Google Considered Buying Epic Games to Curb Competition

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Google: A document related to the court battle between Google and Epic Games, released this Thursday (5), states that the search giant has even considered buying part of the developer or even all of it. It is supposed that, with this, it would try to stop the competition that the publisher would represent to the app store of its operating system, Android, in the area of ​​selling apps.

Tim Sweeney, CEO of Epic Games, commented on the case on his Twitter profile and says such moves were unknown to the company he runs. He also says that restrictive orders, imposed in court until then, prevented advance knowledge of the facts.

In fact, in its action against big tech, Epic Games claims to have been threatened after revealing its plans to offer Fortnite outside of Google Play and gives details about the scenario.

“Google has gone so far as to share its monopoly-generated profits with business partners to secure its agreement to eliminate competition; it has developed a series of internal projects to deal with the ‘contagion’ it has realized from Epic’s efforts and from others to offer alternatives to competitive consumers and developers; and it even contemplated buying part or all of Epic to quell this threat,” highlights an excerpt of the process.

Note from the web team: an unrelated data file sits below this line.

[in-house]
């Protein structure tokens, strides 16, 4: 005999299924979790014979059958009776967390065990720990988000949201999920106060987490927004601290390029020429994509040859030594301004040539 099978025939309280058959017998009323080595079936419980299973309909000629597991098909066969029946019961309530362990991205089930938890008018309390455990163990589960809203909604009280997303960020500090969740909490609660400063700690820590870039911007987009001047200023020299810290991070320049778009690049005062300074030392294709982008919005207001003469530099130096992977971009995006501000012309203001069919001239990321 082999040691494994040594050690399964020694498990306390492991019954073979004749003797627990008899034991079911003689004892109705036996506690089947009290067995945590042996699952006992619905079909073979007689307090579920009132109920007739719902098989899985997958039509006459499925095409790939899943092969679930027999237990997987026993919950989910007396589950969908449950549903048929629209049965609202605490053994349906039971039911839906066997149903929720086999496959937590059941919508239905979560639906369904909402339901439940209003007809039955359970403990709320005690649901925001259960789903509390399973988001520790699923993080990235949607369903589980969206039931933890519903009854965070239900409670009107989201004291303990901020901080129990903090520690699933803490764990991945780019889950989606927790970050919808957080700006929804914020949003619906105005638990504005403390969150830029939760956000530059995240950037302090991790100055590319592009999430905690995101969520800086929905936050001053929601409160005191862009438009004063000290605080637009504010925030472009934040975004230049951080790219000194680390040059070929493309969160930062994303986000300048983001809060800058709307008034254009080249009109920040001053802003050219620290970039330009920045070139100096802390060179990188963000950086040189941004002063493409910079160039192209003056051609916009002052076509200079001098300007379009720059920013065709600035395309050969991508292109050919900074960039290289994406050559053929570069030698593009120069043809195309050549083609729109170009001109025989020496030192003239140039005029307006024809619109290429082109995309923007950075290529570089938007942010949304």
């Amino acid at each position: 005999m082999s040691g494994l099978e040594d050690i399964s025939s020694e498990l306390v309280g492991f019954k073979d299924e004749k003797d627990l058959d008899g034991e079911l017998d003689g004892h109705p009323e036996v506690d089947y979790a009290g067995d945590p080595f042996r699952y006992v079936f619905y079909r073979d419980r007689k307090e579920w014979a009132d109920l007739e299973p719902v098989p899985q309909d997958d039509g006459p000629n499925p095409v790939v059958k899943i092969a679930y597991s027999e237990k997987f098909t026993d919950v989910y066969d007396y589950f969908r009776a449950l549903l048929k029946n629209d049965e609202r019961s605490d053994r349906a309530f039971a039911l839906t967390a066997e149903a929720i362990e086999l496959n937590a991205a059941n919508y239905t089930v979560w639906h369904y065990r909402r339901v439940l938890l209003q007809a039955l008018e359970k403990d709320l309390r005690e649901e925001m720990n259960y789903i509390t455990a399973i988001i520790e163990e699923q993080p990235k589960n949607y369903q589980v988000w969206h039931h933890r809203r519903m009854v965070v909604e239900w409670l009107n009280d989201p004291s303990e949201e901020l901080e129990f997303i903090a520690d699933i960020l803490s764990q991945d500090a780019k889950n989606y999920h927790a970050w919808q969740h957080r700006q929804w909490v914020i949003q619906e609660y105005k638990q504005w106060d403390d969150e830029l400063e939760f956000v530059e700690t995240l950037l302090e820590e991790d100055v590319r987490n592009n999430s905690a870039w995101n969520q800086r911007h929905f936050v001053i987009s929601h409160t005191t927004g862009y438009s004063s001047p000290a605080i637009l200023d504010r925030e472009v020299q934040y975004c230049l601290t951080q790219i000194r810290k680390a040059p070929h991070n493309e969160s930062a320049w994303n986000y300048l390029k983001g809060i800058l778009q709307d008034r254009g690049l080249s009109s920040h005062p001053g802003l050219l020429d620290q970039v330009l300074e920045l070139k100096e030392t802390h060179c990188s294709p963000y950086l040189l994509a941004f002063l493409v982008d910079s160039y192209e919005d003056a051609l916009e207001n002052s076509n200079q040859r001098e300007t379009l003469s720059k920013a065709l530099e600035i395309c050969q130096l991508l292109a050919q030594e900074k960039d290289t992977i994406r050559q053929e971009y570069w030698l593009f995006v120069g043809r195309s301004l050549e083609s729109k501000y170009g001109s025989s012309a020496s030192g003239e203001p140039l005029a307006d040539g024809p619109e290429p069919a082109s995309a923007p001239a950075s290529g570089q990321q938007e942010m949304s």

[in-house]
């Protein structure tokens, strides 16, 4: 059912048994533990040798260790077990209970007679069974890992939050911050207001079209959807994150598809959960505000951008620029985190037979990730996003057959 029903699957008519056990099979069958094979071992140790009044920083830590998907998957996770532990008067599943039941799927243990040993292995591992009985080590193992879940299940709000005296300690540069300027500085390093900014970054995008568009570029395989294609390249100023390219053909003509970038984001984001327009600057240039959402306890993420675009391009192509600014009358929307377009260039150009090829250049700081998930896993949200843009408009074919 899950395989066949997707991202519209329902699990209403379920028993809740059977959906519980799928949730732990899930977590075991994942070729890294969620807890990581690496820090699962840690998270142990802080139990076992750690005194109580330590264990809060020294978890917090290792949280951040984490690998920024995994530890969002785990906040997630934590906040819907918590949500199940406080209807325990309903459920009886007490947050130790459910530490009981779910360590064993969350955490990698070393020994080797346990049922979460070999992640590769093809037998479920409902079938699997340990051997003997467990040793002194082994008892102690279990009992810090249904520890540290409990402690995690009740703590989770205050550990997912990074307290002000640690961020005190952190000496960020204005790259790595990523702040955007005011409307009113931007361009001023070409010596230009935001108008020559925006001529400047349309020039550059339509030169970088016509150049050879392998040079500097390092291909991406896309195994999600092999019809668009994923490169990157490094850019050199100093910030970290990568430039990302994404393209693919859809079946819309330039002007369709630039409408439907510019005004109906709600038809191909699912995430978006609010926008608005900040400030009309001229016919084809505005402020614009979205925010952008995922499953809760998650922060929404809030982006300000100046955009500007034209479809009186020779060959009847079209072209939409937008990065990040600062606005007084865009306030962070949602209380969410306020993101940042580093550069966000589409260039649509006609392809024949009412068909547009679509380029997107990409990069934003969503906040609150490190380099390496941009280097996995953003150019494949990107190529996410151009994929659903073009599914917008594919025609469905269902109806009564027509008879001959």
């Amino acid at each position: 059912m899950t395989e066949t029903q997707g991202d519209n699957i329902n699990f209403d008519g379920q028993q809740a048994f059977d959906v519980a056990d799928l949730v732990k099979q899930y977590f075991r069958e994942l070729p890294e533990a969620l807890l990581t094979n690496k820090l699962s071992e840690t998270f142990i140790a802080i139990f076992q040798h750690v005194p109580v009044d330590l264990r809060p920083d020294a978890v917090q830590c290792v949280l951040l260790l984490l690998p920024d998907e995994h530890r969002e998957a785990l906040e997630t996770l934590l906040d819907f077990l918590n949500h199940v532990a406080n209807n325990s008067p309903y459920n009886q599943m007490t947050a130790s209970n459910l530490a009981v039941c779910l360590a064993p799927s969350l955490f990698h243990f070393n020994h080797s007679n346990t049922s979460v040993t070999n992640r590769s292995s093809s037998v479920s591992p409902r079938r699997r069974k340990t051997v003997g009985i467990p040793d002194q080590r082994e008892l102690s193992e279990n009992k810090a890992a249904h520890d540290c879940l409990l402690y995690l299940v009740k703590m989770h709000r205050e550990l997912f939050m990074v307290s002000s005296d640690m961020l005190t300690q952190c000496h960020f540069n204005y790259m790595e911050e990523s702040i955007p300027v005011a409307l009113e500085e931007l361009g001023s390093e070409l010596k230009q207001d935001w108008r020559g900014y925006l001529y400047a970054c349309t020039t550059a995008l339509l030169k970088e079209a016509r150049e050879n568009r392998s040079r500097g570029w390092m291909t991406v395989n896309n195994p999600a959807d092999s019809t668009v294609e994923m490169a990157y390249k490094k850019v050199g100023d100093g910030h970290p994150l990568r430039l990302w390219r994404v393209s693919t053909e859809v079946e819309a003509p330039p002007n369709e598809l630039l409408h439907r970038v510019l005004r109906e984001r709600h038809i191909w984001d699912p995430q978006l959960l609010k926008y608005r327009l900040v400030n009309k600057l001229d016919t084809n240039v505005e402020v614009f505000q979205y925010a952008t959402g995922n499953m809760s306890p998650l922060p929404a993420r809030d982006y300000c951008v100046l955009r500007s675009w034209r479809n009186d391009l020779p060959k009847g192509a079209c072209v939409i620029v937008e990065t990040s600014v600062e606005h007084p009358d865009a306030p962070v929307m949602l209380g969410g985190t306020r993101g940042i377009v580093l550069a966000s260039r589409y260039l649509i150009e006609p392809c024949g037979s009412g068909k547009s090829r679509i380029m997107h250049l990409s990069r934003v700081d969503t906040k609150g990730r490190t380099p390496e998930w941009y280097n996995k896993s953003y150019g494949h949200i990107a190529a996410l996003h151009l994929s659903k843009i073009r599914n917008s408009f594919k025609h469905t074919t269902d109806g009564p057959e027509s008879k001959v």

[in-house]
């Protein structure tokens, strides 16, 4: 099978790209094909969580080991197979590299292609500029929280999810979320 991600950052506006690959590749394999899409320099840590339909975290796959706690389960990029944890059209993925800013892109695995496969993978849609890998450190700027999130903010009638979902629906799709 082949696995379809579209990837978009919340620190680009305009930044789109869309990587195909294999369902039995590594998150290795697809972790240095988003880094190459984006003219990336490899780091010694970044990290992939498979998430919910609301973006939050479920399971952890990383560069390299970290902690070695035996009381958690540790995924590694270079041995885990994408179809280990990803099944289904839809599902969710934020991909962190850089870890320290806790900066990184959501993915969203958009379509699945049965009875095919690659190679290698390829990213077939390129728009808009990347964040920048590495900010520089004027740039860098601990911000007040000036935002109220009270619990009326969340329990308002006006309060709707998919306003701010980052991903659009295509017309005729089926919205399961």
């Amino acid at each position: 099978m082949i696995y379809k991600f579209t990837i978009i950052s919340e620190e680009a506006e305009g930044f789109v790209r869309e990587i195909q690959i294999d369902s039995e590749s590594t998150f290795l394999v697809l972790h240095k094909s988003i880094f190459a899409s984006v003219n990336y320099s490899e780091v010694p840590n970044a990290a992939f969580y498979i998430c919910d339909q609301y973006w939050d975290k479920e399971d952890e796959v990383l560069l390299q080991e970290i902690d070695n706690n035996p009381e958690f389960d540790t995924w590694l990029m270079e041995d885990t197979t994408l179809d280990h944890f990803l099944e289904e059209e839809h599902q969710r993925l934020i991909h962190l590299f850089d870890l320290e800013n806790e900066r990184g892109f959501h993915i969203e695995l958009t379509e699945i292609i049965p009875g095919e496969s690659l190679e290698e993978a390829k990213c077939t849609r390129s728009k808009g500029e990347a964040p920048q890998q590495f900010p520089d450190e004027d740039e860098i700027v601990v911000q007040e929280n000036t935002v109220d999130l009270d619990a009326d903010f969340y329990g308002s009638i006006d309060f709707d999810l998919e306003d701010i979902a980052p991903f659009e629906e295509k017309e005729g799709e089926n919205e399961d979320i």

Internal conversations remain confidential, as well as the period in which they would have occurred. In any case, Epic Games defends that it has not received any contact indicating the possibility of offers or whether there would be a deadline to position itself in the face of any negotiations.

Monopoly protection?

Also according to the document, a Google manager would have offered Epic Games a “special” deal to distribute Fortnite through Google Play. Furthermore, it allegedly justified the proposal as an option for the company not to go through the “terrible” experience of facing the barriers imposed on creators who wish to use alternative channels.

“Google understands that the numerous barriers it erects to direct download have the effect of protecting its application distribution monopoly and limiting the capacity of developers,” Epic points out in its complaint, citing even big tech professionals they would recognize that this was the giant’s purpose.

The defendant denies the allegations, saying her “consistent” and “fair” policies are aimed at protecting users and the platform. “We will continue to defend against these claims without merit,” warns Google.

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